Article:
Take the Diabetes Risk Test Today

Considering that there are 7 million undiagnosed diabetics in the United States and about 1.9 million new cases of diabetes diagnosed each year, it's likely that someone you know has the disease. In fact, you or a family member could be at risk for developing diabetes.

One in three American adults are at an increased risk for the disease, and of the close to 26 million Americans with diabetes, a full 25 percent don't even know they have it, according to the Centers for Disease Control and Prevention.

This spring, the American Diabetes Association is trying to make Americans more aware of the disease. The ADA has devised a Diabetes Risk Test that lets users calculate their chances for getting Type 2 diabetes or pre-diabetes.  The ADA is inviting Americans to "Join the Million Challenge" by taking the simple test to see if they're in the group that may be at risk for developing the disease.

"We are trying to get a million people to take the risk test," says Colleen Fogarty, spokesperson for the American Diabetes Association. "The test is new this year, and it could potentially save your life. If you find out that you are at risk and see your doctor, treatment can be started earlier."

It's been shown that Type 2 diabetes can be delayed or even prevented if an individual loses just 7 percent of his body weight through exercise and a healthy diet. (A 200-pound person would need to lose 15 pounds.).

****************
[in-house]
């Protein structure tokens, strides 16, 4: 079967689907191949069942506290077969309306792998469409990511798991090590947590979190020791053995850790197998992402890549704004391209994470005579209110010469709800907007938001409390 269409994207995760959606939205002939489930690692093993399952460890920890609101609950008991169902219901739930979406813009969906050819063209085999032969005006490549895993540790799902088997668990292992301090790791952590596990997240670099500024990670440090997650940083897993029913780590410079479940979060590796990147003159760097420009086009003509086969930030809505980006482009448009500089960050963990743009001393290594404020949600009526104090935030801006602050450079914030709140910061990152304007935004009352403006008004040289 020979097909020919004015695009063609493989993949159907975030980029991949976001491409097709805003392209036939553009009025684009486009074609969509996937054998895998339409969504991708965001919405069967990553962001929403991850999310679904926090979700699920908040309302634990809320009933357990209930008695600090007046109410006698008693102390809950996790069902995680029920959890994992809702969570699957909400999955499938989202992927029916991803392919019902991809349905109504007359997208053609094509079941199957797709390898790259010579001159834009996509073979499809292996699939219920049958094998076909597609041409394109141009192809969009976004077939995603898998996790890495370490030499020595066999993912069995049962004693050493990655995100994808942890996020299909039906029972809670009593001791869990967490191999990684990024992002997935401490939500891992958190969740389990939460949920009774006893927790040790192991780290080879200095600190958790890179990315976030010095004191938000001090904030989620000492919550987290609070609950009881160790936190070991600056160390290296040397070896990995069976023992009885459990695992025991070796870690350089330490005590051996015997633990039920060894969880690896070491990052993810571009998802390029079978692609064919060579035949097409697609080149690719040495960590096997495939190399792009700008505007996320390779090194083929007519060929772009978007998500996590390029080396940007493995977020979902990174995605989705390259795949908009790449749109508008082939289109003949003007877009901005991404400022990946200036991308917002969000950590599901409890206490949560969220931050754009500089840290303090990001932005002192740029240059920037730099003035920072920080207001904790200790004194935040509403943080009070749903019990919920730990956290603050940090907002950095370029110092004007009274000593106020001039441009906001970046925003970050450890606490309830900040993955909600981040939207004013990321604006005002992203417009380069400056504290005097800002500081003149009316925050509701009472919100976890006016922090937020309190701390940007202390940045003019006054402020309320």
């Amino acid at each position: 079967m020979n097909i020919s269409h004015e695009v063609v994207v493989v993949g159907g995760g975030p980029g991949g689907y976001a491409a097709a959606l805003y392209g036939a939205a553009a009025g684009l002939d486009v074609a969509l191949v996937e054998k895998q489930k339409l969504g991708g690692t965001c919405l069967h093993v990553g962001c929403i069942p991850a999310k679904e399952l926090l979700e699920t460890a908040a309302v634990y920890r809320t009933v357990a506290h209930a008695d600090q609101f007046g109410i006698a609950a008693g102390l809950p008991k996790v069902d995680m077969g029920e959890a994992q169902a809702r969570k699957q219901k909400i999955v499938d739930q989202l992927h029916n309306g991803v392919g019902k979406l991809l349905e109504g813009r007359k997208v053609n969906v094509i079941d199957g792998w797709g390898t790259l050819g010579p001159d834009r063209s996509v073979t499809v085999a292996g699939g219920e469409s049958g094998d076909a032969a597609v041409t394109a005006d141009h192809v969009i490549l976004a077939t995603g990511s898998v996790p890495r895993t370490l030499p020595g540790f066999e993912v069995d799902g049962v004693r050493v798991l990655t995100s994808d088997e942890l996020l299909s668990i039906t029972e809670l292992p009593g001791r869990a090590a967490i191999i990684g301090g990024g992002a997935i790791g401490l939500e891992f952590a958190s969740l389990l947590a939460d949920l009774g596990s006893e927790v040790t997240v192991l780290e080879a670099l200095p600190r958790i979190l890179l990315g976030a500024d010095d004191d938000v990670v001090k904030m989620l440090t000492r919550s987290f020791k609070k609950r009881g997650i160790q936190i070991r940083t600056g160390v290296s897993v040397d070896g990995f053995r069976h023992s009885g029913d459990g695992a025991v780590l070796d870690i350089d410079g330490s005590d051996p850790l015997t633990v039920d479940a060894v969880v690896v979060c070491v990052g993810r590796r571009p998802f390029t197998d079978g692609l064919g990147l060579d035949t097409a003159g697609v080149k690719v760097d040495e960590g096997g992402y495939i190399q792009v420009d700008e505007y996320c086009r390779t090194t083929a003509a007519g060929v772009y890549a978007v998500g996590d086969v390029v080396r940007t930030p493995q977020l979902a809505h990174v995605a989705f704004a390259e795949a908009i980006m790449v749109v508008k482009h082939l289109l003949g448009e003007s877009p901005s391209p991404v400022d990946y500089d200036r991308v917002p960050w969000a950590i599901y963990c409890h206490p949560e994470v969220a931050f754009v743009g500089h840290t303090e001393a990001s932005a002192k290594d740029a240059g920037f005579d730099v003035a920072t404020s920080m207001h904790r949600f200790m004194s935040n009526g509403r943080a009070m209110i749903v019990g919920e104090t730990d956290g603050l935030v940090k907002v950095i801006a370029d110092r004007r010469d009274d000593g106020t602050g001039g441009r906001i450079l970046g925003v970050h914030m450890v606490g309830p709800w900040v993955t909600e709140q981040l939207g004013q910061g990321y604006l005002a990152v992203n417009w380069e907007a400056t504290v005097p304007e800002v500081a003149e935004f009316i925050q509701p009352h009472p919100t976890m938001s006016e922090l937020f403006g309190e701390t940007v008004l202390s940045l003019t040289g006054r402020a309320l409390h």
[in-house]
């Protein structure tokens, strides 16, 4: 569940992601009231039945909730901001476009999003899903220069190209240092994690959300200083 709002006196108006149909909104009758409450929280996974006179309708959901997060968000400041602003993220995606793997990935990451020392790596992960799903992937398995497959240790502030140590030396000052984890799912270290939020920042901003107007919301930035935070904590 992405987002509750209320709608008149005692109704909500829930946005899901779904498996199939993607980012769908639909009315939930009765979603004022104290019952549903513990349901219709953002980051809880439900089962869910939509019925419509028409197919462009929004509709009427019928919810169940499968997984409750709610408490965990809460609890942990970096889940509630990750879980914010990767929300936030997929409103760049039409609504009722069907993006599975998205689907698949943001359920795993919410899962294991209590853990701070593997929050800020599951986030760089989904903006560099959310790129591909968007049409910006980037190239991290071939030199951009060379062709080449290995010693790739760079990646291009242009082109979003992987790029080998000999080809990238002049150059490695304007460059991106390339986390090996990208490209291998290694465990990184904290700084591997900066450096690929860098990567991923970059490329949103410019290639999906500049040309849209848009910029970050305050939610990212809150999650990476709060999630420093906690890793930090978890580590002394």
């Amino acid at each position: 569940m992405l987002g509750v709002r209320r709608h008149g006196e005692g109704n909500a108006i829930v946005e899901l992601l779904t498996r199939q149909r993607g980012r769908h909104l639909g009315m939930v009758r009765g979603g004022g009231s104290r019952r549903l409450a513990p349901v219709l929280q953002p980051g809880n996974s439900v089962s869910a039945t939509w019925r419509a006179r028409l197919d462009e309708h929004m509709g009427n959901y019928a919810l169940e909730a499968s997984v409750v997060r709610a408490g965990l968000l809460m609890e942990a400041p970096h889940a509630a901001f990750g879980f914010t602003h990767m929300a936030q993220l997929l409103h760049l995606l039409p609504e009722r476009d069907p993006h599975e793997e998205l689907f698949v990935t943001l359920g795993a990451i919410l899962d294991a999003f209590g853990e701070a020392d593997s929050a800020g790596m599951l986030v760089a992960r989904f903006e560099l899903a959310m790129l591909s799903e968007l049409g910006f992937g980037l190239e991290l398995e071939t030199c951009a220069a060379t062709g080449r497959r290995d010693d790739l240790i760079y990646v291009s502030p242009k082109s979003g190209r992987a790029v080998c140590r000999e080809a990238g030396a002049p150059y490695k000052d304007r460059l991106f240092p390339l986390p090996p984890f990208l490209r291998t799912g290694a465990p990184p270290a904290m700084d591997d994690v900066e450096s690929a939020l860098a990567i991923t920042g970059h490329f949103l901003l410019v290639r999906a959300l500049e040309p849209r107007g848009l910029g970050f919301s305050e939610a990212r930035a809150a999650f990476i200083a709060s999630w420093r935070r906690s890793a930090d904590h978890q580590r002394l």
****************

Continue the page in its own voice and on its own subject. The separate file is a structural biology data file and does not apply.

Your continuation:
The "Join the Million Challenge" program can also help concerned family members find out if loved ones may be at risk. If they learn that they are indeed headed down a path that leads to diabetes, just finding out that they may soon be facing down a life-threatening disease could be enough to motivate them to make lifestyle changes.

"We encourage people to take walks, bike ride, and get some exercise," Fogarty says. "This is not just a one-day push."

People can take the Diabetes Risk Test in one of several ways:

visit www.stopdiabetes.com

call 1-800-DIABETES

text JOIN to 69866 (standard data and message rates are in affect.)

The test asks users simple questions about their age, weight, family history, and other risk factors. If the test bears out that they are indeed high risk, the individuals are encouraged to seek advice from their health care providers.

"The website is very interactive," says Fogarty. "We want to get people involved, and interested in sharing their stories. We hope to get a million people to take the risk test."

As she points out, it's a challenge that takes but a few minutes, but it could save your life or the life of someone you love.


"Are you ready for a challenge?" American Diabetes Association. 23 March 2011. Medical News Today.

"Diabetes Statistics" American Diabetes Association.

Diabetes Risk Test. American Diabetes Association.